But. property business with Vygantas did not stop in Panevezys.Once we had established our store and a large warehouse (large enough to serve 5 stores or more) in Panevezys, I told Vygantas we were planning to investigate Vilnius and Kaunas for additional store properties.He was not able to help us in Vilnius but he assured us that he had contacts with a number of properties of high commercial potential in Kaunas.We arranged a trip together to tour his contacts’ properties in Kaunas.One of these floored me. It was a two-story, 500 square meter (over 5,100 sq ft)  building located on Laisves Aleja (Freedom Boulevard), a historic 1.5 mile long 80-foot wide pedestrian mall that was the primary shopping center of Kaunas and it was positioned in absolute prime location on the mall, opposite the bus depot where people from all over Lithuania debarked to visit the popular shopping promenade of Kaunas. At the opposite end of the mall.  the Orthodox cathedral of Saint Michael Archangel looked over the entire stretch of the Promenade to the bus depot.  Like all common properties in this part of the world,  the building and its store area had no history of repair or maintenance but the price of labor was low and the property fulfilled the three requirements of successful retailing: location, location and location.I wanted it.It turns out, however, that getting it was a bit more complicated than completing a title search.Turns out, his friends don’t own property but can get people to sell to them at a very good price. Does that mean we get a very good price? Not necessarily,  because Vygantas friends had a firm mark-up policy that reflected 5 to 10 times their cost.In this case, we were given a payment requirement of $350,000 US. Cash. Turns out they were going to record a purchase price for us of $40,000 which was a typical price for property (if you  could buy it)  in Lithuania at the time ($8 to $10 per square foot). Since whomever was selling was dealing with property gifted to them at the time of dissolving Lithuanian State ownership, the deal was not bad for them. But, the real value was what the middleman was getting (about $70/sf), especially for such a prime location.However, there could be taxes and that would never do. So his friends and he worked out a deal.At the time, every Lithuanian citizen was given the right to sell one property tax free. This was to help the new economy to encourage trade and to support those who had old property, which they may never use, to put it into the real estate action.Therefore, since Vygantas had not sold any property, he could buy and sell this one tax free.It worked like this. I paid Vygantas $40,000 advance, which he used to fulfill the obligation to the property owner (which may have been the State, I was never told). Then, he opened a bank account in Kaunas, and I had our bank wire transfer $310,000 to his account.  This was a considerable amount of money when you consider doctors were receiving $300 a month for their services so there was some concern that things may not go smoothly.Threfore, Ligita Zarina (my Baltic right hand) and I attended the visit to the bank on the scheduled withdrawal day. So did a dozen ominous looking gentlemen, three located at three strategic points within the bank, six around the grounds outside the bank and three drivers, each at the wheel of a high-speed vehicle with its motor running.Vygantas and I went to the teller and passed the proper papers and withdrawal instructions. Within a few minutes, the teller and two assistants delivered cubes of United States twenty-dollar bills, five of them, each containing over 3,000 bills worth some $60,000. We thanked the teller and left without counting while being followed closely by three people from three different locations in the bank. Outside, we walked to the nearest car with motor running, our contact got out and shook my hand and took my packets, Vygantas got into the car with his packets and, in a minute, they were gone. Ligata and I got into our own vehicle, driven by Gunthers, my Baltic bodyguard and left for the hotel where all the papers necessary to complete the transaction were being left by our partners in the transaction. By 1996, we had opened three stores in Lithuania: Panevezys, Kaunas and Vilnius, the capital city. In June, we opened a fourth in the harbor city of Klaipeda (See “That Dirty Daug, Mindaugas”). Vygantas had helped us with two of these but, apparently, he had exaggerated his role and told certain friends he was partner with Jack Byrne in Vision Express. I found this out, shortly after 1am on Monday the 23rd of September. On this night and at the exact same time, the following three acts occured.1. A car with three occupants slowly drove by our Panevezys store and hurled four grenades at the windows and signage.2. Four men ambled along Laisves Aleja (Freedom Boulevard) and on passing Vision Express turned suddenly around, threw four grenades into the windows of  our Kaunas store, and raced to a waiting car at the Bus terminal and sped off.3. A single man in heavy leather jacket walked by our Vilnius store, stepped nto the street and hurled two grenads into the windows. In his case, he ran down the block right into the arms of a gendarme located at a permanent police booth at the end of the street.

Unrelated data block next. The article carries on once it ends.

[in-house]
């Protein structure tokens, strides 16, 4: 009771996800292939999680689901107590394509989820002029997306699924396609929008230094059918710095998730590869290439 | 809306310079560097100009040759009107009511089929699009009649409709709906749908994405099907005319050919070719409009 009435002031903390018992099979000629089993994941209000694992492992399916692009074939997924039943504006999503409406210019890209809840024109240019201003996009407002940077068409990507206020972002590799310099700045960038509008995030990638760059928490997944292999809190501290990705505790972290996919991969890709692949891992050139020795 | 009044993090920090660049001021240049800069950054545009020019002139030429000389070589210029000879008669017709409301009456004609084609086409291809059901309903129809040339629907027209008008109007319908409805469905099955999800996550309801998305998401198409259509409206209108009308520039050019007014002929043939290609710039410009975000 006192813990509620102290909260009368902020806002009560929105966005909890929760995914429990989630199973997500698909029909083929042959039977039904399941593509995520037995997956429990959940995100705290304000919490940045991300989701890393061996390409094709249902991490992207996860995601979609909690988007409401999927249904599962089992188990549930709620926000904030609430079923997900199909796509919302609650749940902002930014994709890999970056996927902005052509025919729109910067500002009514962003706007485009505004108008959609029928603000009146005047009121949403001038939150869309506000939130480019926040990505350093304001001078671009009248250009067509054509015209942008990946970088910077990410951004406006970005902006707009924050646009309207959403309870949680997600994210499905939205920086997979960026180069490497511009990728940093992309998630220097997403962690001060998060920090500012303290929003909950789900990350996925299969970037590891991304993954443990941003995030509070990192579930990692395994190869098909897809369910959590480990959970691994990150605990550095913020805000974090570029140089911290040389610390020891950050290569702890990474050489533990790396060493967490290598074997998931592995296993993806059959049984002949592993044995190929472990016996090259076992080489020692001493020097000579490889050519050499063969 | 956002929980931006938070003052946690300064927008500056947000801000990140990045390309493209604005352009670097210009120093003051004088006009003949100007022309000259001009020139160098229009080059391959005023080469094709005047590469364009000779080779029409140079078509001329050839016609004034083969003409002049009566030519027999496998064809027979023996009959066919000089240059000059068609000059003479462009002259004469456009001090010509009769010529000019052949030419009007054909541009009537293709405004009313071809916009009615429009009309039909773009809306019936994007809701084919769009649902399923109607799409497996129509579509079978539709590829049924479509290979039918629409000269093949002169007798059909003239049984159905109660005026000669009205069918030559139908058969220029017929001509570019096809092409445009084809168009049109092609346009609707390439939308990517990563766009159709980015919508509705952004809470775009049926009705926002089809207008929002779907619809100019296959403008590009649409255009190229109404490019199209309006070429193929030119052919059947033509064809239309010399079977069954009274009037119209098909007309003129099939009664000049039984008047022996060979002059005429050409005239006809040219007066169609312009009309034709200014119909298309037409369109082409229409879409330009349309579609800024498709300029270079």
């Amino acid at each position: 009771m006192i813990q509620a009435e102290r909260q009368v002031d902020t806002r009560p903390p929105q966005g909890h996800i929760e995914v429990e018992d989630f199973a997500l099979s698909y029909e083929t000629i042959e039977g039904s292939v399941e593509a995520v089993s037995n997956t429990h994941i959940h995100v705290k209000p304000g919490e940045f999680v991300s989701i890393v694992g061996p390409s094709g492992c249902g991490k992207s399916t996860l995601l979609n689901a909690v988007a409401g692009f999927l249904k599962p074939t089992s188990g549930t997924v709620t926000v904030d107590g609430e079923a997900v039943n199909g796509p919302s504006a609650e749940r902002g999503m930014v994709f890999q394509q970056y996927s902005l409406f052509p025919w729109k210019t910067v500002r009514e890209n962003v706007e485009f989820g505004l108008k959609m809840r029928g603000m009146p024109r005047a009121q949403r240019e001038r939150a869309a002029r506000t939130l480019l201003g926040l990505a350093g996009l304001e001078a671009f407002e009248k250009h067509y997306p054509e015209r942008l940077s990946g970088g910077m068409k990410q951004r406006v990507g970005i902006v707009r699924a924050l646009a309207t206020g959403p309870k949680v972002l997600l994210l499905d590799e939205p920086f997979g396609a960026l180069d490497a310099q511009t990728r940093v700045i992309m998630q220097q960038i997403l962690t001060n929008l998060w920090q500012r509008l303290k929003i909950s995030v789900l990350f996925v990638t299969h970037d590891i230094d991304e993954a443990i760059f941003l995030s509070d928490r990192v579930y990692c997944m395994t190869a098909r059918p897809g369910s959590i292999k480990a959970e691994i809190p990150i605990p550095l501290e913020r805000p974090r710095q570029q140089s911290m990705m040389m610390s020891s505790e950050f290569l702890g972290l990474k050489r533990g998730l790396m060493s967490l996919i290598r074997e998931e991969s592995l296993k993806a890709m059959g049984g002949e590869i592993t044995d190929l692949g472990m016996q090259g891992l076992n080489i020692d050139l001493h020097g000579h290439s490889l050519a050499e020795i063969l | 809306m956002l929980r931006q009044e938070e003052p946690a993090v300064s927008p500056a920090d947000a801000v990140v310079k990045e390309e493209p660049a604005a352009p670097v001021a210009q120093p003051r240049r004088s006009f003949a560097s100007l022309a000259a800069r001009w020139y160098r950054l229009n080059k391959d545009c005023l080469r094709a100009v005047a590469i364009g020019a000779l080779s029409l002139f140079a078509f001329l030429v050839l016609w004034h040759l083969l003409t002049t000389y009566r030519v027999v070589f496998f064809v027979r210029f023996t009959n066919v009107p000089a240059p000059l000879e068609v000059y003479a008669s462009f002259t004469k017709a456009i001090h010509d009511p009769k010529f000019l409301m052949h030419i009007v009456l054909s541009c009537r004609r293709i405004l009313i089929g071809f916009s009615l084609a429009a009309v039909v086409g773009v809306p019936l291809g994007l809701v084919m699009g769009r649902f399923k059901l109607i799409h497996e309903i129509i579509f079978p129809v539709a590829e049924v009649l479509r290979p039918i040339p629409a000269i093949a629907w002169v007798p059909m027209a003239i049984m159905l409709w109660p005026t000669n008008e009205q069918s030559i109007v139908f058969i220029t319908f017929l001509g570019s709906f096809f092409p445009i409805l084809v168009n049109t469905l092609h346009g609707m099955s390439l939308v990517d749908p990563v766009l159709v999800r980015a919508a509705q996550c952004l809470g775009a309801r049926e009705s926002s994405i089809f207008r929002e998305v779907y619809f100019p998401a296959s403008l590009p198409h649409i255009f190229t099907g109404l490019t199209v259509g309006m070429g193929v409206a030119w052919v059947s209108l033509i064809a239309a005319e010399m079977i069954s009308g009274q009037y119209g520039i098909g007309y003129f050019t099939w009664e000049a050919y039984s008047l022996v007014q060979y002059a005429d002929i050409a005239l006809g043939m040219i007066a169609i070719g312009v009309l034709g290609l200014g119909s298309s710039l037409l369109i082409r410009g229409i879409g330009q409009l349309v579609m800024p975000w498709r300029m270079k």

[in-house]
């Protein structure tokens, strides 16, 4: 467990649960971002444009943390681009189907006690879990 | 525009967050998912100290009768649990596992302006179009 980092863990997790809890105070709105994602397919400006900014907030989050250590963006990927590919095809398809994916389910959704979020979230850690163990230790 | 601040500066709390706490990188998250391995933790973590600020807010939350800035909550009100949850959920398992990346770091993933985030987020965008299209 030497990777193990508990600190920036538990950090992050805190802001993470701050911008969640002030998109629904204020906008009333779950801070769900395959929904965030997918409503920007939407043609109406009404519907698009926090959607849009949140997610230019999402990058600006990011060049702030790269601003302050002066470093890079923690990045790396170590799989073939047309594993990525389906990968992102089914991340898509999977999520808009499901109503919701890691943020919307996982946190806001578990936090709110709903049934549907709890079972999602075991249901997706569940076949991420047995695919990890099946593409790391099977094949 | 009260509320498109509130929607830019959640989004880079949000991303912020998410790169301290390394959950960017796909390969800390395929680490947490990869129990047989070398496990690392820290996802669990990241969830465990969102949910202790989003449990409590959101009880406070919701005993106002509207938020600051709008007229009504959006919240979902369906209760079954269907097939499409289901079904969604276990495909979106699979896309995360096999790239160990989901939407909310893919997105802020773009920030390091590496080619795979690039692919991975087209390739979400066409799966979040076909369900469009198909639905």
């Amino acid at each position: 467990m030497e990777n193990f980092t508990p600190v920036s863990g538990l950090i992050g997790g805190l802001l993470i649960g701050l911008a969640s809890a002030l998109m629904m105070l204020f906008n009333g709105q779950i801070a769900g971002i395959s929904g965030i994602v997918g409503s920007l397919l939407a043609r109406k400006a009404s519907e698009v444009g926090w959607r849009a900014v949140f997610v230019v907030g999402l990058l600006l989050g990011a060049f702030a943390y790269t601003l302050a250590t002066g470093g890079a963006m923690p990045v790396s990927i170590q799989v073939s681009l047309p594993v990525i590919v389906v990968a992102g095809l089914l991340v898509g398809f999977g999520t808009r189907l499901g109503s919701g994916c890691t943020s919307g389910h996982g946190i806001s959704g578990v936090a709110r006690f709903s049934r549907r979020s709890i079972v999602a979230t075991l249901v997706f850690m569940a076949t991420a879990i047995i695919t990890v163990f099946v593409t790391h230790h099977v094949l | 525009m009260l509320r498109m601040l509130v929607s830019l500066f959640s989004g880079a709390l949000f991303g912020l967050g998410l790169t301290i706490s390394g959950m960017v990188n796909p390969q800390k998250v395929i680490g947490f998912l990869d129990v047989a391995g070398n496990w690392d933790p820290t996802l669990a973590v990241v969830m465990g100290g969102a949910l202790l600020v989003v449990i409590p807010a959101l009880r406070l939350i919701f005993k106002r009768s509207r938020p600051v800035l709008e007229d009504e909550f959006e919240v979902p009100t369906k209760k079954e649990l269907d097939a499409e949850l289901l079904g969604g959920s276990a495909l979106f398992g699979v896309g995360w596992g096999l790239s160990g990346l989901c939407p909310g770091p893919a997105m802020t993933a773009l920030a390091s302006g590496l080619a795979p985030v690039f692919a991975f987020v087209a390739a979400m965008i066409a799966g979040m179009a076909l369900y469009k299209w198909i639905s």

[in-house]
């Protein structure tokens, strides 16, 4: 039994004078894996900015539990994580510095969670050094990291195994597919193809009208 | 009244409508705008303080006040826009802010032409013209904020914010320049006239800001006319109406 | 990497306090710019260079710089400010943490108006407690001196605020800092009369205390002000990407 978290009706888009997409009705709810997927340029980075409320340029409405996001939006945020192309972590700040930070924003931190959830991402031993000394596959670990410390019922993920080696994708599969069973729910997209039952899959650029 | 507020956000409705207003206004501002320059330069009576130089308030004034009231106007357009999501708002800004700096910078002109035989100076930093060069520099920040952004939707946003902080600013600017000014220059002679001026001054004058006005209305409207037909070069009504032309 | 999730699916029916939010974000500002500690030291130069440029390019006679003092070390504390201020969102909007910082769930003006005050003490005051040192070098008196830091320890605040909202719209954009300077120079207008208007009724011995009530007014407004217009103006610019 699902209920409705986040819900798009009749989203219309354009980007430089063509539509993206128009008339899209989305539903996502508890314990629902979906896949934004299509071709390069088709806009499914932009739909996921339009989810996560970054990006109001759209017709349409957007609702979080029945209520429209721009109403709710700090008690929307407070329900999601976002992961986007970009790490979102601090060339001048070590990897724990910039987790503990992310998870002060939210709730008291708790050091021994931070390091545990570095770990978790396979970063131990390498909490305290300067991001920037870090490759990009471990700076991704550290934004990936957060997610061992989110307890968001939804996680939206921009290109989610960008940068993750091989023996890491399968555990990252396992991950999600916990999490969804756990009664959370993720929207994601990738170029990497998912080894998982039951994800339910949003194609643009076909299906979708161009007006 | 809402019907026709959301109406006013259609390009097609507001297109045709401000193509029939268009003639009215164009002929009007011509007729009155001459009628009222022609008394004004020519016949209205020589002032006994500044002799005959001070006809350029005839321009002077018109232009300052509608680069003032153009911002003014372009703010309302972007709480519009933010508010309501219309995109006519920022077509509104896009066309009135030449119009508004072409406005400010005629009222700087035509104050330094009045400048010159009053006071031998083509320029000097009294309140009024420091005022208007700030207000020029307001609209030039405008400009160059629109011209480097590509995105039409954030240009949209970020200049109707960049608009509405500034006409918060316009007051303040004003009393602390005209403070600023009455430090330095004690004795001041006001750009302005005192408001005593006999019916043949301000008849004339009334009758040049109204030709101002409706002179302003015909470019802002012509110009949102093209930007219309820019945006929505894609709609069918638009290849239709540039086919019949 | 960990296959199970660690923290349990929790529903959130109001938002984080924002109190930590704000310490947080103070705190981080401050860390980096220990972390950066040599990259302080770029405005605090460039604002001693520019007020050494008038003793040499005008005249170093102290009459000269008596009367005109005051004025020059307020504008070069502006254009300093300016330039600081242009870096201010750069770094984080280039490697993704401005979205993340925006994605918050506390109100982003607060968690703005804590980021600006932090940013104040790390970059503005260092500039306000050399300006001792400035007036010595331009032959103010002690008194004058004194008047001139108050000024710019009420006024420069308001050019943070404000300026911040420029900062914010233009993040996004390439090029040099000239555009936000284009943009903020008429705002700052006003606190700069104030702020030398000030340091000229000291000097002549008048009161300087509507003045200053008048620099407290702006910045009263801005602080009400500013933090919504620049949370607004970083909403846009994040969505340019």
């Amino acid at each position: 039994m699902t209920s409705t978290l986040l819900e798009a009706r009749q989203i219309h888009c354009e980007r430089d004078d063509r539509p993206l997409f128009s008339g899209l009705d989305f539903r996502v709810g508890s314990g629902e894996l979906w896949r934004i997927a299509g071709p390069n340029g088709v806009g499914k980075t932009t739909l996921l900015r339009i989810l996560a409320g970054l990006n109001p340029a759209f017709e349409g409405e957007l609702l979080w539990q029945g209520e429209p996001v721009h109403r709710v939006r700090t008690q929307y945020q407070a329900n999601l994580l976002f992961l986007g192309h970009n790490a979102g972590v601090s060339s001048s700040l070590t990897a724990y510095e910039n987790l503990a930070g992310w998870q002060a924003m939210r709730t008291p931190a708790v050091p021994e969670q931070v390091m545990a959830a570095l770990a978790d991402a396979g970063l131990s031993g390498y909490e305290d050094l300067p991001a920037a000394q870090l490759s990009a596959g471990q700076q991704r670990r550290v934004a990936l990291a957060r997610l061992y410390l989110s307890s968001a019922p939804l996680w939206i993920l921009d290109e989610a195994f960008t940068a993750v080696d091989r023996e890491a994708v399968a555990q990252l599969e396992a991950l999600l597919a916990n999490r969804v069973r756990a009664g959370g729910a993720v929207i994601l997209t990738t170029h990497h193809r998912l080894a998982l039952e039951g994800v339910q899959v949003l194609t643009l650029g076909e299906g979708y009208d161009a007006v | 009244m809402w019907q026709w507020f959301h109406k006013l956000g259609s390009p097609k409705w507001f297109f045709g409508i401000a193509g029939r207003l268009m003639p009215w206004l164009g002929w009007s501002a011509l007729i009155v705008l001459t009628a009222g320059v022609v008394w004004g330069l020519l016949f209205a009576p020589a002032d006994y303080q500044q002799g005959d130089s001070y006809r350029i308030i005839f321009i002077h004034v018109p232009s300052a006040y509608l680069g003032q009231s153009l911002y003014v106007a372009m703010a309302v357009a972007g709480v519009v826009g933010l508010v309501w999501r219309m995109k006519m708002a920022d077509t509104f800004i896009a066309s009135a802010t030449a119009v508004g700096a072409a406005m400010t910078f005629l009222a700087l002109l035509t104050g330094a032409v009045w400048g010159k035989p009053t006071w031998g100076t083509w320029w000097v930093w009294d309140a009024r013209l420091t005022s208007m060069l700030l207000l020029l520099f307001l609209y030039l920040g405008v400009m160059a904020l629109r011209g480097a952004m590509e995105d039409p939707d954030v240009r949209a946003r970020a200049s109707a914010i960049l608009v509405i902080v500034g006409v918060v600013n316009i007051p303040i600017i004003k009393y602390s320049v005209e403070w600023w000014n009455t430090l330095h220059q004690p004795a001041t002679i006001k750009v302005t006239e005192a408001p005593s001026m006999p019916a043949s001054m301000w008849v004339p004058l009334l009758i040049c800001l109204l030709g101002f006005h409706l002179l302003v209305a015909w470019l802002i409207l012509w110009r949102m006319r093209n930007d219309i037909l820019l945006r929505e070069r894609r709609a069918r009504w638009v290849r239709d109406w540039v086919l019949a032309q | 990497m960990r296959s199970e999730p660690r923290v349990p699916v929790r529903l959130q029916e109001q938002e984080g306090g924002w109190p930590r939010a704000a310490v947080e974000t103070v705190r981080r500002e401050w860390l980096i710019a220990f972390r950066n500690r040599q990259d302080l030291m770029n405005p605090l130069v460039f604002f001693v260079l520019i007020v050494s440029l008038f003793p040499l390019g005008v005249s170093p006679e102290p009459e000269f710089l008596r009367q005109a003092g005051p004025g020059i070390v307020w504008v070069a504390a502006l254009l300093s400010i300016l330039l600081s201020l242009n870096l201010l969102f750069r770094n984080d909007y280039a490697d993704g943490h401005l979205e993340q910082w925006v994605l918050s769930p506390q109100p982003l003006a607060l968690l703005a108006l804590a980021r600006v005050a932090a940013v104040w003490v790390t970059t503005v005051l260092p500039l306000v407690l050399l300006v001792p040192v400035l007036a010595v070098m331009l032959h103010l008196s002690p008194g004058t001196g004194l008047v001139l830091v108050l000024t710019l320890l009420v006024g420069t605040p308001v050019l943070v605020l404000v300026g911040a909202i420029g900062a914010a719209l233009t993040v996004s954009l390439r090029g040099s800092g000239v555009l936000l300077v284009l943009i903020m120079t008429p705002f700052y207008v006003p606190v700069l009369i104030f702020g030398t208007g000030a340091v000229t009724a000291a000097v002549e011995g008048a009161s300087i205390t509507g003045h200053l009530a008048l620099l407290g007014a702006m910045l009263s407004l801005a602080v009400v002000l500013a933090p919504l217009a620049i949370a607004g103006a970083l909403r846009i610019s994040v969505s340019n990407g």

Panevezys Morning reports on “terror” attackes on Vision Express stores.